Matisyahu Spaces Out - Rolling Stone
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Matisyahu Spaces Out

Hasidic MC hooks up with Laswell, avoids the ladies

There’s one thing Hasidic reggae man Matisyahu won’t do on his new U.S. tour: stage dive.

“There’s a law that no man and woman may touch
unless they’re married,” says the twenty-six-year-old MC. “I was caught doing it. So I checked, and, no, can’t do that anymore — there’s women touching you for sure. That, and I also I got dropped once. I took, like, six people down.”

His religious beliefs also prohibit Matisyahu — who
dresses in the traditional bekishe (long black robe), gartel (prayer belt) and black hat — from shaking a woman’s hand, though he did look this interviewer in the eye.

Fresh off his acclaimed Live at Stubb’s
CD, the Brooklyn rapper is readying his second studio album, Youth, due January 31st, with help from famed world-music producer Bill Laswell (Mick Jagger, Motorhead, Herbie Hancock). Backed by his band — guitarist Aaron Dugan, bassist Josh Werner and drummer Jonah David — Matisyahu has been laying down tracks in Laswell’s New Jersey recording studio.

“I think we go into uncharted territory on this album,” says Matisyahu, who freestyles, toasts and sings. “Bill is genius with dub reggae, which is like techno but more spacey.”

The album features two songs from Live at Stubb’s — “Warrior” and “King Without a Crown” — but the remaining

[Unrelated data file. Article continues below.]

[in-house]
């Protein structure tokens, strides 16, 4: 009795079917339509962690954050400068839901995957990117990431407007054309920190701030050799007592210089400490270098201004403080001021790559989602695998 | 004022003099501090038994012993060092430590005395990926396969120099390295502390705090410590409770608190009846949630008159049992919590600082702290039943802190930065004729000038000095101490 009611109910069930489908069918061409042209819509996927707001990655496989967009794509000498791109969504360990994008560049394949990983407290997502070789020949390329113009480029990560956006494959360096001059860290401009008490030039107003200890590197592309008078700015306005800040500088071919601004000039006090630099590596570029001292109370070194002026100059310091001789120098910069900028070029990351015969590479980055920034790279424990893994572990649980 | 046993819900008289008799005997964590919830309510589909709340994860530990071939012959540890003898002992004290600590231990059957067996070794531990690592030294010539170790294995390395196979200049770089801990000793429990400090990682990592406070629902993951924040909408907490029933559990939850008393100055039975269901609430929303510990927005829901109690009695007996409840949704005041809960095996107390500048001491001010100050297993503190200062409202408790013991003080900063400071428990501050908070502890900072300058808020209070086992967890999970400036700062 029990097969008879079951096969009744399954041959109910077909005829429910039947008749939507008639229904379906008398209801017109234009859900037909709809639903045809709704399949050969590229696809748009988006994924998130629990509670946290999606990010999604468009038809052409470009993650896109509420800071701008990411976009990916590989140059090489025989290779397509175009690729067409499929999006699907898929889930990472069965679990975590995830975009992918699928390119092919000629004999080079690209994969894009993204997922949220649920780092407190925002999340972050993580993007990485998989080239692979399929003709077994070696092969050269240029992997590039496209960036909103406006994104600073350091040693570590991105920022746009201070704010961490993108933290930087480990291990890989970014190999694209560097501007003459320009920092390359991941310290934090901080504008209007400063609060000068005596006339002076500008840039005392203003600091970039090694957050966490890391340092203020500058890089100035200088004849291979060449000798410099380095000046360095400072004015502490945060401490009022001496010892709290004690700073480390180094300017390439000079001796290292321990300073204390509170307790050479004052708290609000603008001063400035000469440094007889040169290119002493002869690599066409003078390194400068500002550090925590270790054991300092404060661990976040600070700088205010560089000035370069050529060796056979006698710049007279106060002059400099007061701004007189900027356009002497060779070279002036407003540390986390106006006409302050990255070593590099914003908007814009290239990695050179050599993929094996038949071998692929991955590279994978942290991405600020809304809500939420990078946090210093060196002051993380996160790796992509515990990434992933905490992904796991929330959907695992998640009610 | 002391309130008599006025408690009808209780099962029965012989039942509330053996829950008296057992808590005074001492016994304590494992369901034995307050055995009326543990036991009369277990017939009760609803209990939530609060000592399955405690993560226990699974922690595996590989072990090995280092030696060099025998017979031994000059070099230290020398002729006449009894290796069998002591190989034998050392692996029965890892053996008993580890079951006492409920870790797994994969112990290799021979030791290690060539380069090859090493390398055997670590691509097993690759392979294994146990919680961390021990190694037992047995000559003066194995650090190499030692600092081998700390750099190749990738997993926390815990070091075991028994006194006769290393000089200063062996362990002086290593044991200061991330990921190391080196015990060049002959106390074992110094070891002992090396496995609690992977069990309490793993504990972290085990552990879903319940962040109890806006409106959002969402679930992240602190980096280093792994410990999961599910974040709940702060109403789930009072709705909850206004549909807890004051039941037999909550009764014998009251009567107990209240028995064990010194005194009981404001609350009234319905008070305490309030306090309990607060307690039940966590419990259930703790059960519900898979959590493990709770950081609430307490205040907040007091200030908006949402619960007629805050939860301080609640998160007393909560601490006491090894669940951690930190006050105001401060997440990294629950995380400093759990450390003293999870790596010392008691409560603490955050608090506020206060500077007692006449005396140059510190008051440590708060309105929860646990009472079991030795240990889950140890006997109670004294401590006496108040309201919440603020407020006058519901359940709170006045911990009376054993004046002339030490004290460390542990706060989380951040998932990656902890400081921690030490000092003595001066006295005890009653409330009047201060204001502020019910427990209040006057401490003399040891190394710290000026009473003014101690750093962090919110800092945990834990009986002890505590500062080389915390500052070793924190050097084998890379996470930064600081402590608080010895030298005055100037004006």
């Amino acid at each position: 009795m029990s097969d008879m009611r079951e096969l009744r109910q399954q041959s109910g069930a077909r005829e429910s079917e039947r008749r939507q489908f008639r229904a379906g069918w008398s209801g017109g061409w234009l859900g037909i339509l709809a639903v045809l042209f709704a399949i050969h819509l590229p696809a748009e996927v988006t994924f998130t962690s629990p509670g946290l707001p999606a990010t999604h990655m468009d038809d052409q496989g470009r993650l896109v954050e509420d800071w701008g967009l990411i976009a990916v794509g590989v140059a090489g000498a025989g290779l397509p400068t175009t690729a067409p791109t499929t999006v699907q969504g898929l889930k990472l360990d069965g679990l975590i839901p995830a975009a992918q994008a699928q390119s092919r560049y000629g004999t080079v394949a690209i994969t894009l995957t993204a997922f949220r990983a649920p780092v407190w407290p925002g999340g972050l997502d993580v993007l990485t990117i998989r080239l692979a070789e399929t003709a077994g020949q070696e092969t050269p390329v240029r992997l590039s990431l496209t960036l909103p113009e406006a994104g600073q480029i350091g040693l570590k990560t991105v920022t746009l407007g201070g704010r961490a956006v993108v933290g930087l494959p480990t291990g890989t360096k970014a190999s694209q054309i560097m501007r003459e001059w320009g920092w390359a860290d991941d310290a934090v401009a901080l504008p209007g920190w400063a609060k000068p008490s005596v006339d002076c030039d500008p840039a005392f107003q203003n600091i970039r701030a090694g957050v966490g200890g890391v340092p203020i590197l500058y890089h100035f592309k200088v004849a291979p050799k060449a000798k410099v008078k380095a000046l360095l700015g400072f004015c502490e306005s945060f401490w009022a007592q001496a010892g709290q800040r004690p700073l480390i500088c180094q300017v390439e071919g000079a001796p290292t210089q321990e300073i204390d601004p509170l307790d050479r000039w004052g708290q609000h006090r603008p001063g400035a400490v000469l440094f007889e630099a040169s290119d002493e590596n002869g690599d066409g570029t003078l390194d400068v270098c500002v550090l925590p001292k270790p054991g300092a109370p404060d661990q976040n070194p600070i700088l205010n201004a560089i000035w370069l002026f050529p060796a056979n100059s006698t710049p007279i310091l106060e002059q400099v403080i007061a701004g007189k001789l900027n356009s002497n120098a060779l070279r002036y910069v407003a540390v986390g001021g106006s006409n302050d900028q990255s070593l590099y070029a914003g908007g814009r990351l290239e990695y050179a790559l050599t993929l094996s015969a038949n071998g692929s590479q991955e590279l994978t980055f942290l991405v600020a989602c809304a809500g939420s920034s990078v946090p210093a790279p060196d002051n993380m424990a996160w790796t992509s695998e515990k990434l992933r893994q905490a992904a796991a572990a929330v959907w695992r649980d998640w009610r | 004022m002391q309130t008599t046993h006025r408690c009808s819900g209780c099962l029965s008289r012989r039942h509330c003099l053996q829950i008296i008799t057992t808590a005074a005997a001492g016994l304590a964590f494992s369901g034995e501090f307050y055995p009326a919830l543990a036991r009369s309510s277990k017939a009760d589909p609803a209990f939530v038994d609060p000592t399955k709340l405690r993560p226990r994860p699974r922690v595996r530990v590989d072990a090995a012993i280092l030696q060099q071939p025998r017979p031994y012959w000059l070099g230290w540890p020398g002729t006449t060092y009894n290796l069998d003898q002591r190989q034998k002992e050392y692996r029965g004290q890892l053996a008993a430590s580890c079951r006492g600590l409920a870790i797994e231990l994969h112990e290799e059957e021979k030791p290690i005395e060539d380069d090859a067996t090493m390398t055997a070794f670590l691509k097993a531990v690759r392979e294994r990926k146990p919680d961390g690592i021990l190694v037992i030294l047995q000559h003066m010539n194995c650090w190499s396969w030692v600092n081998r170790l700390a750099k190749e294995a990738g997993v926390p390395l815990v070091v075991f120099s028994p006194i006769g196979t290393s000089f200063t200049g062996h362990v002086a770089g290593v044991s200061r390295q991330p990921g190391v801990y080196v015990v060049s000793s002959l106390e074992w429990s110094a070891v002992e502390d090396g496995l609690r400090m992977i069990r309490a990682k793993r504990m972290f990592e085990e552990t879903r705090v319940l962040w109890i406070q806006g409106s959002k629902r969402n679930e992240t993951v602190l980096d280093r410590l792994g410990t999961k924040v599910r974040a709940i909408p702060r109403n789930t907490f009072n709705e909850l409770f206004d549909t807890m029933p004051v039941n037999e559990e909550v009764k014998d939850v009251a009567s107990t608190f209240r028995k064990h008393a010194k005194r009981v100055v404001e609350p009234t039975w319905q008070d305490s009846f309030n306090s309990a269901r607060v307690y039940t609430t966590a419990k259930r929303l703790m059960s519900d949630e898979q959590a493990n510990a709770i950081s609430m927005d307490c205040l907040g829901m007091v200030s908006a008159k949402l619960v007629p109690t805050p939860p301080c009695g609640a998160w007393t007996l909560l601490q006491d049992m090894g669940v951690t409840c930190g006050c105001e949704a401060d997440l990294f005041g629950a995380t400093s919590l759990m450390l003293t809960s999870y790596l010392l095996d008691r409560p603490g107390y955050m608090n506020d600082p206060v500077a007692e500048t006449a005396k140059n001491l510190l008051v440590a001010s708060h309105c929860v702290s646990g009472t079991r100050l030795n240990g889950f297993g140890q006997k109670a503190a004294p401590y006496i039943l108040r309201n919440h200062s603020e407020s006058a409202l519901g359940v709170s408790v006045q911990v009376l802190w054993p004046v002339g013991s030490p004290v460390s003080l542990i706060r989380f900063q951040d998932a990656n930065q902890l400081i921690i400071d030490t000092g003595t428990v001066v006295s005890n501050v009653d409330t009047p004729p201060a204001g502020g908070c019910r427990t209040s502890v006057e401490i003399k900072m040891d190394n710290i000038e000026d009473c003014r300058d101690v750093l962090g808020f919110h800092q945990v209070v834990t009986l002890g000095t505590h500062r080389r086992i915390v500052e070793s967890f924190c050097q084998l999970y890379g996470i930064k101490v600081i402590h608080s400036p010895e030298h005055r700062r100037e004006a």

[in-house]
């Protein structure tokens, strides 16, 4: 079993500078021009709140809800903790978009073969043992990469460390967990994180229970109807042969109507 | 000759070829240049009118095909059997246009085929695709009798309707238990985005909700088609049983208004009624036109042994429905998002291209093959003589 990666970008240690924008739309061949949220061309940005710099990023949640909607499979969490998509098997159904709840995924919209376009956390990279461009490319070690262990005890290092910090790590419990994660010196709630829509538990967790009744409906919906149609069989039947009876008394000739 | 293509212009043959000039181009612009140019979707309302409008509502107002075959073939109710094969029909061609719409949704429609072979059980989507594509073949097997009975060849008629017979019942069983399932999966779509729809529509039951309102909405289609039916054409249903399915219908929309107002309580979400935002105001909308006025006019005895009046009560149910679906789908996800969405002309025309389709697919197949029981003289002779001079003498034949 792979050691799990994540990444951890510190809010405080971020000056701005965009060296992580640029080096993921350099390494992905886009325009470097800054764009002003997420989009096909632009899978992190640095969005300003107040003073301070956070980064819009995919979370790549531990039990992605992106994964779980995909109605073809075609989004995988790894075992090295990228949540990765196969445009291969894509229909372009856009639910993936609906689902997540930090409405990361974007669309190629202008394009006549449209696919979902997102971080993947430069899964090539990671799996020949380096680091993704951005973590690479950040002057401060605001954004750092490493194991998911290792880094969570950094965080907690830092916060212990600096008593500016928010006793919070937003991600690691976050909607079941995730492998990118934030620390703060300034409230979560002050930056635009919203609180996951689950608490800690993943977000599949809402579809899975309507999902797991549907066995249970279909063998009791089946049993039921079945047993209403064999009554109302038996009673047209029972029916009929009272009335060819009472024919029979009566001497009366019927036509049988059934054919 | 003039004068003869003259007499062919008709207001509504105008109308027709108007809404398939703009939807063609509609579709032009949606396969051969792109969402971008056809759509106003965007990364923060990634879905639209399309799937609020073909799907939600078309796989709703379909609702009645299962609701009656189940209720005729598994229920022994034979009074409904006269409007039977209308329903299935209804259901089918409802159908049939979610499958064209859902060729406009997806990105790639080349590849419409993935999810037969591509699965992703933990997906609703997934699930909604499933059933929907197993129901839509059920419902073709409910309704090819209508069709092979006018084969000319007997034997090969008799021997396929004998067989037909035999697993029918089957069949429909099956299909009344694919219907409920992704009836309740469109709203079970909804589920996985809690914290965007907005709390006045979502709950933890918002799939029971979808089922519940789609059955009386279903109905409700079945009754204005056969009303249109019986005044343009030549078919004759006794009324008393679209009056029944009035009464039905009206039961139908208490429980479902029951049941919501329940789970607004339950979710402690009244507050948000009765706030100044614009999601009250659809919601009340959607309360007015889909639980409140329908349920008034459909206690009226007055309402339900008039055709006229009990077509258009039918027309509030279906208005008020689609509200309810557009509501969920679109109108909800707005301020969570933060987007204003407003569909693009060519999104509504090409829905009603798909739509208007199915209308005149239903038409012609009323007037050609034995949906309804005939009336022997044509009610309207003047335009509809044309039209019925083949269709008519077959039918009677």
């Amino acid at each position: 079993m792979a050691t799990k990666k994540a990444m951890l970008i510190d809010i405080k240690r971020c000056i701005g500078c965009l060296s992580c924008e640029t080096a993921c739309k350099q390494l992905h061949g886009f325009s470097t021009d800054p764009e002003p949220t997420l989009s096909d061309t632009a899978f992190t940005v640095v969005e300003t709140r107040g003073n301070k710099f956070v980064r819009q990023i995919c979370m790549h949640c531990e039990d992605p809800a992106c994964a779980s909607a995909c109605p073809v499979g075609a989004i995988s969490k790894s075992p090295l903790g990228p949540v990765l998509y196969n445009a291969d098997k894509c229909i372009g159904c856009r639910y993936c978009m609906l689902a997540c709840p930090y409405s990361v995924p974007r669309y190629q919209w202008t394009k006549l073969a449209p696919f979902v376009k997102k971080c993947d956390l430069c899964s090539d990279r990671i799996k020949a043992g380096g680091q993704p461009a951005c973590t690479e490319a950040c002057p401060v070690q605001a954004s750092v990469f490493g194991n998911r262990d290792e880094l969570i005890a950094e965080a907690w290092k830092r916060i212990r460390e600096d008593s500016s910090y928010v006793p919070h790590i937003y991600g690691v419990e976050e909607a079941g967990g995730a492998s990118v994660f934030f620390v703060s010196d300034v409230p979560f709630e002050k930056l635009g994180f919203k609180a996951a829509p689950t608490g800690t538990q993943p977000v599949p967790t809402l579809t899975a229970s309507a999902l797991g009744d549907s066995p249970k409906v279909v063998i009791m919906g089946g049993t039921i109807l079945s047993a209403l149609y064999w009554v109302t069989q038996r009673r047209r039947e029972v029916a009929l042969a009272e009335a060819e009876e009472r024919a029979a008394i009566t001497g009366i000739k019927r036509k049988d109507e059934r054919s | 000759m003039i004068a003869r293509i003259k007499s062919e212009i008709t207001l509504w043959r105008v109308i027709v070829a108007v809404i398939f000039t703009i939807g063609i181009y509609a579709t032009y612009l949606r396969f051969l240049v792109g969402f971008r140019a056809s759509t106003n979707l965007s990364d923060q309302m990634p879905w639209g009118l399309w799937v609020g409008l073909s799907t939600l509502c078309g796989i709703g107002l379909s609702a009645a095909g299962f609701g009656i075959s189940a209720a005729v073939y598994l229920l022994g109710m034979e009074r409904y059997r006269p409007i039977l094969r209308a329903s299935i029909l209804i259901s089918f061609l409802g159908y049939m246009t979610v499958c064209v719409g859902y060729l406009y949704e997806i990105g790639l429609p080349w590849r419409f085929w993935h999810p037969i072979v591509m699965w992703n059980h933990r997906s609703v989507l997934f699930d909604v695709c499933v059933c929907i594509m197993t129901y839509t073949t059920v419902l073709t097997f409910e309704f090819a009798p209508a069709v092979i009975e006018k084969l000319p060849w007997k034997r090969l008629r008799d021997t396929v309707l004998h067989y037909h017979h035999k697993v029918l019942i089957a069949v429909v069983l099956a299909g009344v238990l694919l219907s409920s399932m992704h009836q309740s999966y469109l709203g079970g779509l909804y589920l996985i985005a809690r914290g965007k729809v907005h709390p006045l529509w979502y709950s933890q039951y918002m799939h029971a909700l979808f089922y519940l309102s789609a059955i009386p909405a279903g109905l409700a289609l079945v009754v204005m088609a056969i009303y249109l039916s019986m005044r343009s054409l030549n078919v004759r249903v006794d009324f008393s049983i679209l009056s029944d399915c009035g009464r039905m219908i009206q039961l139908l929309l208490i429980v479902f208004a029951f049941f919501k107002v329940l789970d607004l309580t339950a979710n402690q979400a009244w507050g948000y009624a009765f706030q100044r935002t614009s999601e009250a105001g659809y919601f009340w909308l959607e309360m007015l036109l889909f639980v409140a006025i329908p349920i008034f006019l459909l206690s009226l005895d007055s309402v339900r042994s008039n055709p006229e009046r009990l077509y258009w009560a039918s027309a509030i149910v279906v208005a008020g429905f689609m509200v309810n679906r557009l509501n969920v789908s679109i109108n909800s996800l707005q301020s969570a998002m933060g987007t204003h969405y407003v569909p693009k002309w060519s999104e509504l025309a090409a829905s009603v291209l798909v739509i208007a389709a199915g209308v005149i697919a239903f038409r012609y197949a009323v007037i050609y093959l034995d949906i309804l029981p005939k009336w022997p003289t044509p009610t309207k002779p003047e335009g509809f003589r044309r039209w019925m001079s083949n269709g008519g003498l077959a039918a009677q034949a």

tracks are new, including the title track which also serves as the first single. “It’s a song that has a stepper beat and a phat bass line — kind of like the Police,” Matisyahu explains. “The chorus goes into a hip-hop thing, and there’s a hard-rock solo in it.”

Matisyahu, who sometimes extracts or reinterprets lines from the Torah in his songs, looked to his own troubled youth for the single’s lyrics: “Fire with the flame of the youth/Got the freedom to choose/You better make the right move.” Born
Matthew Miller, he skipped school and smoked pot while growing up in a reformed household in White Plains, New York, before becoming frum (devout) and moving to the nearby Hasidic community of Crown Heights.

“It’s the idea of a teenager not just rebelling for the sake of acting out,” Matisyahu, now married with children, says of the song, “but really becoming an adult and taking charge of the situation.”

Speaking of youthful indiscretions, a Matisyahu stage dive is captured in the video for “Youth,” but he says all isn’t as reckless as it appears. “We made sure [the audience] was all men.”


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